Q: The Bylaws of our condominium association state that proxies may only be granted to a member’s spouse. I’m going to be out of town during our annual meeting of members, but I’m not married, so does that mean I won’t be able to vote in the election of directors?

Robert Meisner

Robert Meisner

A: I’m willing to bet that your condominium documents were drafted many decades ago, probably in the 1960s or earlier. Today, the federal Fair Housing Act recognizes such provisions as discriminatory on the basis of familial status. These days, you can’t give special rights only to married people. Therefore, this provision would not be enforceable.

The question remains, however, as to whether proxies are generally allowed for your association. If this provision is unenforceable, does that mean nobody can utilize a proxy?

We would look to the Michigan Nonprofit Corporation Act at MCL 450.2421(1), “Except as otherwise provided by statute, in the articles of incorporation, or in a bylaw that is adopted by the shareholders or members of a corporation organized on a stock or membership basis, a shareholder or member that is entitled to vote at a meeting of shareholders or members … may authorize other persons to act for the shareholder or member by proxy.”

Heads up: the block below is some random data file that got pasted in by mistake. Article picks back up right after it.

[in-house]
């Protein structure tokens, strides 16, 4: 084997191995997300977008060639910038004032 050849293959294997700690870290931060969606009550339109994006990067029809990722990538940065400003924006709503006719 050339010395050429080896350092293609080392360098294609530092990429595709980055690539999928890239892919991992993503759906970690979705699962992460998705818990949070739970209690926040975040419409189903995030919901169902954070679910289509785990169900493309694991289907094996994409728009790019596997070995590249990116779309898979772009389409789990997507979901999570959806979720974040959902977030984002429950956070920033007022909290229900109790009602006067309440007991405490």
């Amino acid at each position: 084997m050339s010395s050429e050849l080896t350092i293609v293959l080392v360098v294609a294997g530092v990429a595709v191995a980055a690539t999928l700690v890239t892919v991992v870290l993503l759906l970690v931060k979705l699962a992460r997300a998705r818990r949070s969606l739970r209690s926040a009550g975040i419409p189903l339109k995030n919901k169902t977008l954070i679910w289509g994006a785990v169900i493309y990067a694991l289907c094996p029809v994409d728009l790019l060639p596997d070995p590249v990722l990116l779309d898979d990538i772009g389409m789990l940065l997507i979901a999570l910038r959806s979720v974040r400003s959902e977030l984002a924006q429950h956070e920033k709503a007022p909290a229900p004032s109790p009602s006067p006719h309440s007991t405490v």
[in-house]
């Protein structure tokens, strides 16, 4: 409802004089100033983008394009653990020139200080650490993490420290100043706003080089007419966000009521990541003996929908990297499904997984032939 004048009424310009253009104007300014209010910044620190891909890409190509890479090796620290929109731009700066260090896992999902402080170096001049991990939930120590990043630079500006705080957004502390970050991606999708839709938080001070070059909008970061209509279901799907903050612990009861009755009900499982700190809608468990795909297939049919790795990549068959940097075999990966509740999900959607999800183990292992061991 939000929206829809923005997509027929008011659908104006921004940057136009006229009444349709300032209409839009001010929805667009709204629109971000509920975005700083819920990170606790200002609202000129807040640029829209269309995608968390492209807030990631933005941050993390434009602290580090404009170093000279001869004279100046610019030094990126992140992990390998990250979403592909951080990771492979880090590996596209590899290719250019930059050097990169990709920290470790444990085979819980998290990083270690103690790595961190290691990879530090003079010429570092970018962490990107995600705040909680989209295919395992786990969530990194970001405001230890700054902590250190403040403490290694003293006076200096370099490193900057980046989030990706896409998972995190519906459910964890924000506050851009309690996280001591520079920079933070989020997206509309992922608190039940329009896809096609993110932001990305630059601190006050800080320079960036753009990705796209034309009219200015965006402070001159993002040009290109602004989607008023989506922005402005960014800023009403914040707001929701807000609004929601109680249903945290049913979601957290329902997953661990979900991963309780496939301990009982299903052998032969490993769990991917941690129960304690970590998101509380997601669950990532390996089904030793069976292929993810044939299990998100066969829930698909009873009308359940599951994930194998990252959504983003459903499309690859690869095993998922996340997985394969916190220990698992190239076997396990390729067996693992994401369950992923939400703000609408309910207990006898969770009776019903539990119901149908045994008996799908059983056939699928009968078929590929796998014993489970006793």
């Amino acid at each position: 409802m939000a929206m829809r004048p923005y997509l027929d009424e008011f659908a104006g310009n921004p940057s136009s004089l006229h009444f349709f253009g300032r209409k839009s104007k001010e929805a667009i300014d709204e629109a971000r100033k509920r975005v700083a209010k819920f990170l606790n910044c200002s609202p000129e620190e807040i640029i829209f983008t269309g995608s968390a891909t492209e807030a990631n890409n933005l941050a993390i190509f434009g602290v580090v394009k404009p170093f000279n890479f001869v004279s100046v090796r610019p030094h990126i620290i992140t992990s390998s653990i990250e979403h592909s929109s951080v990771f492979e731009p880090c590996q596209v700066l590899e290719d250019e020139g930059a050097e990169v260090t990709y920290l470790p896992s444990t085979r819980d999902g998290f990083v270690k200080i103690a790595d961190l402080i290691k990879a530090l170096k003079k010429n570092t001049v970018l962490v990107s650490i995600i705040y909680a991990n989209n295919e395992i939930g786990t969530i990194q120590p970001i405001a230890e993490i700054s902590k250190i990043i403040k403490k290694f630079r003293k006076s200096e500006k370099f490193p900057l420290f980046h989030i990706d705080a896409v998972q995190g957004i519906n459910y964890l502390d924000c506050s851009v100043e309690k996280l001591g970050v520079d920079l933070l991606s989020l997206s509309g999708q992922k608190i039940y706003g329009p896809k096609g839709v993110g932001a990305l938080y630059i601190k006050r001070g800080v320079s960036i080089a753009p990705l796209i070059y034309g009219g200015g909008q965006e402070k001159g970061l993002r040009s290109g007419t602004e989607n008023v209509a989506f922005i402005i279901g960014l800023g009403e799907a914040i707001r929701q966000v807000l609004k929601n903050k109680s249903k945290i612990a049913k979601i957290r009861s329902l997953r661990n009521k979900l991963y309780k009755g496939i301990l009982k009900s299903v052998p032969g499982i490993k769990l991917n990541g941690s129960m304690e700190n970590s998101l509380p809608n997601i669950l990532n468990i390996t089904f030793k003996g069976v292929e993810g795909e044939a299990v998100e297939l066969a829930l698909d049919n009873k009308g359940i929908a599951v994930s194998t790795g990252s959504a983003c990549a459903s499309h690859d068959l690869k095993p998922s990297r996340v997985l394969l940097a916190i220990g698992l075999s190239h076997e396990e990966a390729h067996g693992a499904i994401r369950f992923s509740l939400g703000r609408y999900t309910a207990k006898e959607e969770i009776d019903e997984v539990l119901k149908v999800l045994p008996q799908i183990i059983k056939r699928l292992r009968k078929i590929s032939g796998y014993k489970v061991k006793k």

A reasonable argument can be made that the intent of the discriminatory Bylaw provision was to allow proxies, albeit in a limited and discriminatory manner. And since the Nonprofit Corporation Act essentially allows proxies by default, I think you would be on strong footing to demand that your proxy be recognized as valid.

So, if your association takes the position that your proxy is invalid, you should discuss the matter with an experienced condominium association attorney. Also, encourage your Board of Directors to work with a condominium attorney to get those old bylaws updated.

Robert M. Meisner is the Principal Attorney of The Meisner Law Group, based in Bingham Farms, Michigan, which provides legal representation for condominiums, homeowner associations, individual co-owners and developers throughout Michigan, including Grand Traverse, Leelanau, and Emmet Counties. He can be reached at 800-470-4433 or bmeisner@meisner-law.com. Visit the firm’s blog at www.meisner-law.com/blog.

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